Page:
The Value of Extending Life

Recently, I was dealing with the very real possibility that my beautiful sister Jeanne, who has been battling health issues for more than a decade now, was going to lose the fight. Jeanne is the strongest lady I know, and is one of three people in my family that has had to overcome great odds to continue to draw breath. (My niece Amanda and I are the other two, in case you wondered!) Her struggles brought up a wide array of issues, as any health struggle does, but even more for her because Jeanne is disabled. As her sister, co-guardian, and staunchest supporter, I have to be her loudest voice. I also have to be very tuned into whether she’s getting a fair shake or not. More often than not, I am relieved to report that Jeanne does get a fair shake. I’m even more relieved to report that Jeanne pulled through her ordeal and is steadily working her way back to being herself. But it was oh, so close.

So close, in fact, that talk of DNR (do not resuscitate) orders and extending life beyond Jeanne’s comfort was at a maximum. The conversations got me thinking about the value of life and extending it, something I know a little bit about, considering I’ve been living on borrowed time for two and a half years after my lung cancer diagnosis. In those two plus years I’ve traveled and hiked and continued my teaching career and experienced life as fully as possible while also dealing with my illness and a worldwide pandemic. Are those valuable accomplishments? Is my life worth extending? Is anyone’s life worth extending? How about Jeanne’s? Who’s to decide this?

I’ve never been in the position to “pull the plug” on the life of a loved one. I don’t know what I would do. I’m neither fully for or against life support or abortion, but form an opinion based on specific circumstances. No one was making a value judgement about Jeanne continuing on, but some of the things being said struck me as leaning toward her not being able to regain her former status. Jeanne was a different person for months, with few observable signs of deterioration other than somber mood and exhaustion. Because she’s nonverbal, knowing what is going on inside of her can be a mystery. At one time she would make gestures and other outward indications that she was not well, but this time she didn’t. So a major issue festered until it was nearly too late to help her. Several days went by with her life hanging in the balance, major decisions being made, and opinions being shared. Much of what was being said made me uncomfortable, not to mention hollow and grief stricken. Life without my dearest earthly angel was unfathomable, empty. I didn’t and don’t want Jeanne to suffer. But I also wanted her life to matter, to be sure that it did and does, and for her to be able to continue the fight, if that was what she chose to do.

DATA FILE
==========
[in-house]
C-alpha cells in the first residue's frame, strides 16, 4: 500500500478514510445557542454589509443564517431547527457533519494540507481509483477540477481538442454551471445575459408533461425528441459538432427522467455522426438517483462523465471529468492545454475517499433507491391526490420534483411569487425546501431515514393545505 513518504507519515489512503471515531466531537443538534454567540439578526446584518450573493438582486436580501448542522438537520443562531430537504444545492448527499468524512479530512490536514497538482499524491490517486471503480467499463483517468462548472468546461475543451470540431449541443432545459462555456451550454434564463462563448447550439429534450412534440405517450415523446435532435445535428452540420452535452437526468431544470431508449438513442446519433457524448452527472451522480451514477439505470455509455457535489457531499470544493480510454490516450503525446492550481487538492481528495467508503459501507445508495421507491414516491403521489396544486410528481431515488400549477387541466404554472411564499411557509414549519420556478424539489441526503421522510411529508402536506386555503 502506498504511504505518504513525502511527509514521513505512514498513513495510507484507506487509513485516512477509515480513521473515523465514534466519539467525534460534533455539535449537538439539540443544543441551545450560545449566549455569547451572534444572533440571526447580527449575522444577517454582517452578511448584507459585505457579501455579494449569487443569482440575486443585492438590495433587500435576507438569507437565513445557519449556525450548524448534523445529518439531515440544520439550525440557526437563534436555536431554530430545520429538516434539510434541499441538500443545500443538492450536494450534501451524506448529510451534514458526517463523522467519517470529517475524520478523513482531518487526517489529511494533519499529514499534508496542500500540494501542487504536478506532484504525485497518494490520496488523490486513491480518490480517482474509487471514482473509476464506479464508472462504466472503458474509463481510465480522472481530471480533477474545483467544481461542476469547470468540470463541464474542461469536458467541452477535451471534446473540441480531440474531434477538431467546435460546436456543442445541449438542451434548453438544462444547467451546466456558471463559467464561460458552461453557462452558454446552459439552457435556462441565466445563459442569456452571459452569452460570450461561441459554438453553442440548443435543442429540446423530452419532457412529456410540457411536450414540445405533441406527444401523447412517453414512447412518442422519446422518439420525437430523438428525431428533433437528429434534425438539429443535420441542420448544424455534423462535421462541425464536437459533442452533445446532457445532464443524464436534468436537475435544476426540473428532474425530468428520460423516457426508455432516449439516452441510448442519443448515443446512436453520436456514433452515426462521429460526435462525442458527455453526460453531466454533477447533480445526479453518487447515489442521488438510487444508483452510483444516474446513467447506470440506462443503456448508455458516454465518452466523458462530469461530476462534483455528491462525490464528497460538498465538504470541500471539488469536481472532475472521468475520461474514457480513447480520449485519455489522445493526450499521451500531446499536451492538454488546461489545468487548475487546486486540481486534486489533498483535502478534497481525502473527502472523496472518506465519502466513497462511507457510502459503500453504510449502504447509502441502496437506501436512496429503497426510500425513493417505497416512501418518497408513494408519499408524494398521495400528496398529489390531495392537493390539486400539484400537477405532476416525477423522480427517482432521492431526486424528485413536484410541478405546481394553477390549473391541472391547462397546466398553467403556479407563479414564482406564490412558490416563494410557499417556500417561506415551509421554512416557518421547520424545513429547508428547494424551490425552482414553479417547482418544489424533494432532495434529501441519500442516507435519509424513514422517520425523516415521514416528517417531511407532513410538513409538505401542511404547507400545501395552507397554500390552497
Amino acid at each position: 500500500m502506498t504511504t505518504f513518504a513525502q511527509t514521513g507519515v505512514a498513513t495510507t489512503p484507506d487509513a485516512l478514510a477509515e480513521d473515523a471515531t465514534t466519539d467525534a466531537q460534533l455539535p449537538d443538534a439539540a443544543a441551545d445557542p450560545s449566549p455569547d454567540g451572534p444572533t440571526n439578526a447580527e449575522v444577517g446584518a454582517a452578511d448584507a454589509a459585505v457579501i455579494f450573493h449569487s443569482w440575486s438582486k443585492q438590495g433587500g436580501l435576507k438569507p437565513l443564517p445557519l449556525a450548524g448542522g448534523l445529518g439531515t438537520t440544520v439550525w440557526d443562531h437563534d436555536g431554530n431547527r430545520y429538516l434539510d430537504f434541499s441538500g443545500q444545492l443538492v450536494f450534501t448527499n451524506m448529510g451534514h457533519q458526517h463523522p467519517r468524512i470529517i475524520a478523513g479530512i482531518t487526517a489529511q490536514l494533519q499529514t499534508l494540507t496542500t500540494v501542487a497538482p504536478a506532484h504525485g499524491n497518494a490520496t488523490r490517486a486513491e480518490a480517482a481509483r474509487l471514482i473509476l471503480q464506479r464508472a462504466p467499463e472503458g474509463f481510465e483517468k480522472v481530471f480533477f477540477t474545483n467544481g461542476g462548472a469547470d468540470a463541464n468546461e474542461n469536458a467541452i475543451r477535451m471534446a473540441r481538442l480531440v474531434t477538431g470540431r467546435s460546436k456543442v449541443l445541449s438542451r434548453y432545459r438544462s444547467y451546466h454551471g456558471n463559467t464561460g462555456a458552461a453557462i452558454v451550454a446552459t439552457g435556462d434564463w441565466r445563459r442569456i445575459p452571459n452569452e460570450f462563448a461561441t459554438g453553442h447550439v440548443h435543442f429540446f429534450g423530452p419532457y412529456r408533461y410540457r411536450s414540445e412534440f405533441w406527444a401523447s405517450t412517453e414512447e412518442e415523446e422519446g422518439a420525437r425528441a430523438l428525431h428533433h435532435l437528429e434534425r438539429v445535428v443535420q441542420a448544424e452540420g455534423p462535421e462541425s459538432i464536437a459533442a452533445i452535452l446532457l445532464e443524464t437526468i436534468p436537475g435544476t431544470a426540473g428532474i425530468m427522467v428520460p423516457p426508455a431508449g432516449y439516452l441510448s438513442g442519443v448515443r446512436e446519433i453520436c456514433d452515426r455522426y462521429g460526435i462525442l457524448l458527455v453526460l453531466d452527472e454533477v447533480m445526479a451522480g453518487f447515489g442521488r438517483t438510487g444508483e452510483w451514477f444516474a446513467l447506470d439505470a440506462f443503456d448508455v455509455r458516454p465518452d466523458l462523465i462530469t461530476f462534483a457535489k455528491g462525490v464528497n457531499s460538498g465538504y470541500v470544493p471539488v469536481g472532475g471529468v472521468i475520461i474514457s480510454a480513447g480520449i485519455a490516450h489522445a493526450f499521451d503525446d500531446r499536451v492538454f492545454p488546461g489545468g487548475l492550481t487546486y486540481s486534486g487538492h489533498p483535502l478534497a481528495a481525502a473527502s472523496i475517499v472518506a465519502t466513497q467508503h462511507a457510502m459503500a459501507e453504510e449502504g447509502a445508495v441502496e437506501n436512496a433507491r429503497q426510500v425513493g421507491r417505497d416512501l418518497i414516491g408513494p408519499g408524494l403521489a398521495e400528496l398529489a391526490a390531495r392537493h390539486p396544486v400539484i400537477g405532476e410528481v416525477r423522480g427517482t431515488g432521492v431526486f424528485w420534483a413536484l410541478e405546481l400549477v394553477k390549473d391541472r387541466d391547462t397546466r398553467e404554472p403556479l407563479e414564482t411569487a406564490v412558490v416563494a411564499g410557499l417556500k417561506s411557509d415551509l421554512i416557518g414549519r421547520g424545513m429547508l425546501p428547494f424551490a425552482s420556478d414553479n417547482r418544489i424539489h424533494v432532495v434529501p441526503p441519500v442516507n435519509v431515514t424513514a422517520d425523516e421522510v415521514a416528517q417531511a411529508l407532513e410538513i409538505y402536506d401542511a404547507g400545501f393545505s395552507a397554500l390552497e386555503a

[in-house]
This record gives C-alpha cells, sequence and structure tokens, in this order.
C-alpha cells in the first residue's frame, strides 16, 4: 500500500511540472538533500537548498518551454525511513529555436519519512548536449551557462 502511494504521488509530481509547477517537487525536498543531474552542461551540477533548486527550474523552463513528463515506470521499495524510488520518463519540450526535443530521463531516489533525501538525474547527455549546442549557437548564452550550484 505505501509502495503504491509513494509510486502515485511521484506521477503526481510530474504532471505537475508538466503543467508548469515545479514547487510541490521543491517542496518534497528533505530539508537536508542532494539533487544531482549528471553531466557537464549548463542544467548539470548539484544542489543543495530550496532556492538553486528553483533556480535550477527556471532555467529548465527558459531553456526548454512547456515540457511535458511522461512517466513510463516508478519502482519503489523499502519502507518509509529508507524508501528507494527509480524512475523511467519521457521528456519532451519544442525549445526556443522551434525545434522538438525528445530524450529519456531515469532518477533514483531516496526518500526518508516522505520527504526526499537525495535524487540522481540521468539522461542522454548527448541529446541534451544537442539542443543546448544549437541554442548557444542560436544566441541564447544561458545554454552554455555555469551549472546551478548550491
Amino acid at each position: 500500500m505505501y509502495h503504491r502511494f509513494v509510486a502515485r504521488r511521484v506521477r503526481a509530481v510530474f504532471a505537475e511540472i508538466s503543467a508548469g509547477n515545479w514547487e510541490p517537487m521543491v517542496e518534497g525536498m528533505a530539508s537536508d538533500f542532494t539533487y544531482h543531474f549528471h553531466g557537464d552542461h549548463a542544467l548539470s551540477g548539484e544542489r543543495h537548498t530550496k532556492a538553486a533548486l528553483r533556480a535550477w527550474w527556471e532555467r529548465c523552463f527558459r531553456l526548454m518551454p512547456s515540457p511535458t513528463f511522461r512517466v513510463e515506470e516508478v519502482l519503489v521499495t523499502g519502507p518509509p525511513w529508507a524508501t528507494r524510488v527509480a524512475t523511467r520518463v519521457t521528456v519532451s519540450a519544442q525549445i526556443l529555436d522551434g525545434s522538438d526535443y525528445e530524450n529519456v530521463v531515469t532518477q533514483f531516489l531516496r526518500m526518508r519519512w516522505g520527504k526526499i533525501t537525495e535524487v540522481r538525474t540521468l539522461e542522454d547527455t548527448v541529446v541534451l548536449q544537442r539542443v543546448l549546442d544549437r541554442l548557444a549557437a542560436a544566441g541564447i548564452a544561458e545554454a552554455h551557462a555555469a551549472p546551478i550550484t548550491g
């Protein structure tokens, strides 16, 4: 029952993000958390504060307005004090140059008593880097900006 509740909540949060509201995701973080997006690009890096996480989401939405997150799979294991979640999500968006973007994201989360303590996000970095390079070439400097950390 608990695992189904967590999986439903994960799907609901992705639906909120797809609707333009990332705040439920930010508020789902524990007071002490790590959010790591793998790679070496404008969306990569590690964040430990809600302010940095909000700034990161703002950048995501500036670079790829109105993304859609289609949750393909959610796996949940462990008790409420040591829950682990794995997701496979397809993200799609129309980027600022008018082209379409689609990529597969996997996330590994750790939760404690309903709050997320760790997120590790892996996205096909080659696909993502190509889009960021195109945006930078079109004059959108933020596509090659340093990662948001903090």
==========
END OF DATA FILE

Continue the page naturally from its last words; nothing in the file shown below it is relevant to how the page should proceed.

I spoke to my personal guardian angels and put a message out into this plain of the universe: the real decision belonged to Jeanne. If she wanted to fight, she would fight. And Jeanne wanted to fight.

I never stopped believing in her and the value of her life.

My Hero!!

Jeanne will never be able to do the things I can do. Nor will she invent electric cars or send rockets to Mars. She isn’t going to end racial discrimination or cure cancer. Most of us aren’t either. Jeanne will help with household tasks, listen to oldies on her stereo, get her nails done, go for haircuts and for rides to look at bodies of water. She’ll take part in simple activities but will revel more in the attention she’s getting. Most importantly, she will be cherished by a few dedicated family and staff members that adore her.

When I saw her in the hospital, where she lay for nearly a month, the “old Jeanne” seemed lost forever. She was unresponsive, far away, so often on the brink of leaving us. I feared for her and for us, feared that we would cross the line of making her stay when she wanted to go, of dragging her through yet another ordeal that she had no chance of making it through. But the thought of seeing the “old Jeanne” kept me praying for her safe passage back to life.

Jeanne may never do any of what I wrote above, but damn, she’s a survivor in the most incredible sense, and has offered more miracles than most people walking the planet.

Jeanne made it. Jeanne taught a lot of people a lesson about survival and the human spirit. Jeanne is quickly becoming the “old Jeanne” again. Just the way we love her.

I’m in awe of this woman!!

My sister Marie, Jeanne, and I

Author: barblee

Barb Lee is a native of Western Massachusetts who loves to write, travel and hike the world, and hang out with her beautiful Jersey Wooly bunny Muffin. Her whole life changed when she was diagnosed with Stage IV lung cancer in October of 2019. By January of 2020, she was bouncing back in a major way. Now, in addition to all her favorite activities, she wants to help others make the most of life following a devastating diagnosis, while she continues to beat the odds.

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